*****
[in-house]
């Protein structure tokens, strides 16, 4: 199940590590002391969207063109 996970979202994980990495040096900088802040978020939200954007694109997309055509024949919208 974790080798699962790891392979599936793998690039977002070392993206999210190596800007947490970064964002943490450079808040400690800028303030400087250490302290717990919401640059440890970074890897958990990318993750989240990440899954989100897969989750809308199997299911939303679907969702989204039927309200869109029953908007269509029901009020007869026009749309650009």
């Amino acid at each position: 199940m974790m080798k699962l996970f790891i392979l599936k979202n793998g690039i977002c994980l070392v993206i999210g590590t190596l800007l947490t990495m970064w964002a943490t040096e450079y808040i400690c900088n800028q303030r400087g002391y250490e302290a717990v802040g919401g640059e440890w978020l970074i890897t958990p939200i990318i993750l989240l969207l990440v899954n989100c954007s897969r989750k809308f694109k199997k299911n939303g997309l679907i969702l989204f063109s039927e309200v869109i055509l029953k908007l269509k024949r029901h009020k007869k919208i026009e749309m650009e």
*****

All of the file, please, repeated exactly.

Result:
[in-house]
């Protein structure tokens, strides 16, 4: 199940590590002391969207063109 996970979202994980990495040096900088802040978020939200954007694109997309055509024949919208 974790080798699962790891392979599936793998690039977002070392993206999210190596800007947490970064964002943490450079808040400690800028303030400087250490302290717990919401640059440890970074890897958990990318993750989240990440899954989100897969989750809308199997299911939303679907969702989204039927309200869109029953908007269509029901009020007869026009749309650009």
């Amino acid at each position: 199940m974790m080798k699962l996970f790891i392979l599936k979202n793998g690039i977002c994980l070392v993206i999210g590590t190596l800007l947490t990495m970064w964002a943490t040096e450079y808040i400690c900088n800028q303030r400087g002391y250490e302290a717990v802040g919401g640059e440890w978020l970074i890897t958990p939200i990318i993750l989240l969207l990440v899954n989100c954007s897969r989750k809308f694109k199997k299911n939303g997309l679907i969702l989204f063109s039927e309200v869109i055509l029953k908007l269509k024949r029901h009020k007869k919208i026009e749309m650009e």